COMP226

Computer-Based Trading in Financial Markets

Aims

  • To develop an understanding of financial markets at the level of individual trades.
  • To provide an overview of the range of different computer-based trading applications and techniques.
  • To introduce the key issues with using historical high-frequency financial data for developing computer-based trading strategies.
  • To provide an overview of statistical and computational methods for the design of trading strategies and their risk management.
  • To develop a practical understanding of the design, implementation, evaluation, and deployment of trading strategies.

Syllabus

  1. Introduction and overview of the module (1 Lecture).
  2. An overview of financial markets and instruments (2 Lectures).
  3. Using R for financial modelling (2 Lectures and 2 Practicals).
  4. Market microstructure, the limit order book, and dark pools of liquidity (2 Lectures and 1 Tutorial).
  5. Profit seeking versus execution algorithms (1 Lecture).
  6. Designing and testing trading strategies (4 Lectures and 1 Practical).
  7. Common pitfalls when using historical data for developing trading strategies (2 Lectures and 1 Practical).
  8. Statistical tests for evaluating trading strategies (3 Lectures and 1 Tutorial).
  9. Money management techniques (2 Lectures and 1 Practical).
  10. Price benchmarks for execution algorithms (2 Lectures and 1 Tutorial).
  11. A selection of advanced topics: e.g. Smart order routing; Statistical arbitrage (5 Lectures and 1 Practical/Tutorial).
  12. A guide to trading strategy project work (4 Lectures and 1 Practical).

Recommended Texts

Students will be pointed to research papers on the relevant topics that are appropriate for level 2.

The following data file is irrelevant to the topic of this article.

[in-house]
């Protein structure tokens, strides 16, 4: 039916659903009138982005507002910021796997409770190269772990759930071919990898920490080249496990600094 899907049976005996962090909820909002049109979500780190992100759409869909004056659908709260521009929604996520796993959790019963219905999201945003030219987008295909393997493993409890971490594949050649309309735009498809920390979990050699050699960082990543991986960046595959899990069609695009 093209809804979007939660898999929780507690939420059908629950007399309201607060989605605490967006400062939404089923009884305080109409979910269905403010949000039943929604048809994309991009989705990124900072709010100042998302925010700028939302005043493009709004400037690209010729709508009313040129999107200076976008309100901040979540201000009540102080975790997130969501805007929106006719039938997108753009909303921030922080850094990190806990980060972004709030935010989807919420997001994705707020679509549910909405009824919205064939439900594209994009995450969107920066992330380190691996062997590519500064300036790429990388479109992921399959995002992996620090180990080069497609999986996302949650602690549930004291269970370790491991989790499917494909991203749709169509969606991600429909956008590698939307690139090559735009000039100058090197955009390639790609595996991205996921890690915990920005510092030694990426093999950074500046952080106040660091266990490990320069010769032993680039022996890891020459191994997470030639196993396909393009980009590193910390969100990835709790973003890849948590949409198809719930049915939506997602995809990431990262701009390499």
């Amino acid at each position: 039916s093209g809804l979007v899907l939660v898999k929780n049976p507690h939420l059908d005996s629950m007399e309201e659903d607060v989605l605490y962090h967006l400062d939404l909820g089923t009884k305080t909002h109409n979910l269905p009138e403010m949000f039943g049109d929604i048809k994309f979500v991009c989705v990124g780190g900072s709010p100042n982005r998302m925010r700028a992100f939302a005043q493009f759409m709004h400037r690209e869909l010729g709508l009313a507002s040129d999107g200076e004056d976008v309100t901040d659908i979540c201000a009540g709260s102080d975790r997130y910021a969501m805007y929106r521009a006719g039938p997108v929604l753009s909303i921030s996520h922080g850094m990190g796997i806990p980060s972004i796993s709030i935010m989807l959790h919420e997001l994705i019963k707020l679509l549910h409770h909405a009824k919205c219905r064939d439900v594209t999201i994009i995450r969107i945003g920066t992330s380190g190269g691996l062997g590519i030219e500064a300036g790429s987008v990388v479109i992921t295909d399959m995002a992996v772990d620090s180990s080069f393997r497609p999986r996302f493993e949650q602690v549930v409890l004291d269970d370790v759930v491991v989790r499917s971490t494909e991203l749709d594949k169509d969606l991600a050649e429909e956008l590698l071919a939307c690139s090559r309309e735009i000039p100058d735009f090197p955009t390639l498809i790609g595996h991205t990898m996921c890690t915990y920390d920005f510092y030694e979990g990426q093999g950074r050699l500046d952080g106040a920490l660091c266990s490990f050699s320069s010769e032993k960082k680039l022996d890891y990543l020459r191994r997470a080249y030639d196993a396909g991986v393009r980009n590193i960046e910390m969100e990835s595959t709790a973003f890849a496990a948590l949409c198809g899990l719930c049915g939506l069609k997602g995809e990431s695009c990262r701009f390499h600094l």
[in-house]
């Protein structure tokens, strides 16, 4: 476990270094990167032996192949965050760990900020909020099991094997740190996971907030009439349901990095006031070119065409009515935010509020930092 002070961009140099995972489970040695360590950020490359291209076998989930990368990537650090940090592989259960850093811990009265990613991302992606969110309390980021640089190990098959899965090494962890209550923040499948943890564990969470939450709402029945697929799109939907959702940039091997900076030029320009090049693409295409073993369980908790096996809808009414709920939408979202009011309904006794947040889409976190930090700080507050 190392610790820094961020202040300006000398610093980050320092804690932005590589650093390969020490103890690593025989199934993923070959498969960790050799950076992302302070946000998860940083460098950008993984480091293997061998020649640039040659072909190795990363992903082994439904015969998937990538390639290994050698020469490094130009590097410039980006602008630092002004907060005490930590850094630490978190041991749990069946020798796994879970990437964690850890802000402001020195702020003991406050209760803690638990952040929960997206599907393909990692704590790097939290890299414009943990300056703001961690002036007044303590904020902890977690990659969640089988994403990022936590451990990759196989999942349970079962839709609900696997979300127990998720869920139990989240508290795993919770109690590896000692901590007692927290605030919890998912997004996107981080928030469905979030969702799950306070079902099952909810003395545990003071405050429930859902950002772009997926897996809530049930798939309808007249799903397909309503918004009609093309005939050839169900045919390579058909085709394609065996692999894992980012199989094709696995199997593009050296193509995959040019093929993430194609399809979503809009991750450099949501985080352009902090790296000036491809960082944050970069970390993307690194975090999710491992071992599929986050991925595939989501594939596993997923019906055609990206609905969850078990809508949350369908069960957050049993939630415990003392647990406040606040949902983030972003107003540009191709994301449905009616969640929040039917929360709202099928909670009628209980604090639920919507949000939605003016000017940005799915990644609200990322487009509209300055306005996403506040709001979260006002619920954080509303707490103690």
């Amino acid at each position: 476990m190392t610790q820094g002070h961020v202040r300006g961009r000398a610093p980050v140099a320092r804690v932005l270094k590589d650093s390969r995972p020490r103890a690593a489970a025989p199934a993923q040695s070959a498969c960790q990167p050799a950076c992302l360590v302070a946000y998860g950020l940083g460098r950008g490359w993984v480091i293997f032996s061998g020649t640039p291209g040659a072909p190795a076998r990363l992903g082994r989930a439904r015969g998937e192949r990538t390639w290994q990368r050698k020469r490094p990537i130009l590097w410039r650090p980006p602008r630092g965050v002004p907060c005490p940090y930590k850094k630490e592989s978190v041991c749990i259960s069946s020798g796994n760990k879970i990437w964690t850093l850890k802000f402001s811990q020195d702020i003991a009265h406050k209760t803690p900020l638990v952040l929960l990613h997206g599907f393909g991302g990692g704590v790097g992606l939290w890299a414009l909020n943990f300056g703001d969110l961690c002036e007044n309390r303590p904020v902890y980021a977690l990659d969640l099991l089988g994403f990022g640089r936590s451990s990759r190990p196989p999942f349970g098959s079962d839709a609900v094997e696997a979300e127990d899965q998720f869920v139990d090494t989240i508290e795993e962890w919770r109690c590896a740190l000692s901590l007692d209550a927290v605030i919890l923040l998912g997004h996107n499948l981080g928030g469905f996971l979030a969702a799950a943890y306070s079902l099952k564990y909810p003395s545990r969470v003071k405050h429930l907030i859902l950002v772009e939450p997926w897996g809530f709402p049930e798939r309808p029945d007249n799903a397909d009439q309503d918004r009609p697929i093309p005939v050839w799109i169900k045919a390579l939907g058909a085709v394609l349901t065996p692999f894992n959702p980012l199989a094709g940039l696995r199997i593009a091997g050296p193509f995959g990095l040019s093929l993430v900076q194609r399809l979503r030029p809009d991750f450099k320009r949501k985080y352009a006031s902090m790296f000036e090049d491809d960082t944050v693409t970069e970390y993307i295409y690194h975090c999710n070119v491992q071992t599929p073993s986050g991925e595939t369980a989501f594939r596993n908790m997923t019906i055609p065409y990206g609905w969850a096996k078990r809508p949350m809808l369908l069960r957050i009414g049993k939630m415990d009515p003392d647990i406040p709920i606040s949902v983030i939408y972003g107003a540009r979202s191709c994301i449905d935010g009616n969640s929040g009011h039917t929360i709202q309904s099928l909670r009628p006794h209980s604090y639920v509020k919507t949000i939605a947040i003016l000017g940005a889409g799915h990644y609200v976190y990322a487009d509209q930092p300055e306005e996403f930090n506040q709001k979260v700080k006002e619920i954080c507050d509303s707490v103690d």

Learning Outcomes

At the end of the module students will be expected to:

  • Have an understanding of market microstructure and its impact on trading.
  • Understand the spectrum of computer-based trading applications and techniques, from profit-seeking trading strategies to execution algorithms.
  • Be able to design trading strategies and evaluate critically their historical performance and robustness.
  • Understand the common pitfalls in developing trading strategies with historical data.
  • Understand the benchmarks used to evaluate execution algorithms.
  • Understand methods for measuring risk and diversification at the portfolio level.

Learning Strategy

Formal Lectures and Seminars: Students will be expected to attend three hours of formal lectures and seminars in a typical week. Formal lectures will be used to introduce students to the concepts and methods covered by the module.

Practicals: Students will be expected to attend one hour of computer lab practicals and tutorials in a typical week. Computer lab practicals are intended to allow students to undertake practical exercises with the possibility of immediate feedback.

Private study: In a typical week students will be expected to devote 6 hours of unsupervised time to private study; private study will provide time for reflection and consideration of lecture material, reading of background material (as advised by the module co-ordinator), and completion of the assessment tasks.

Assessment: Two continuous assessment tasks will be used to test to what extent students are able to apply the methods taught in this module to trading problems. A written examination at the end of the module will assess the academic achievement of students.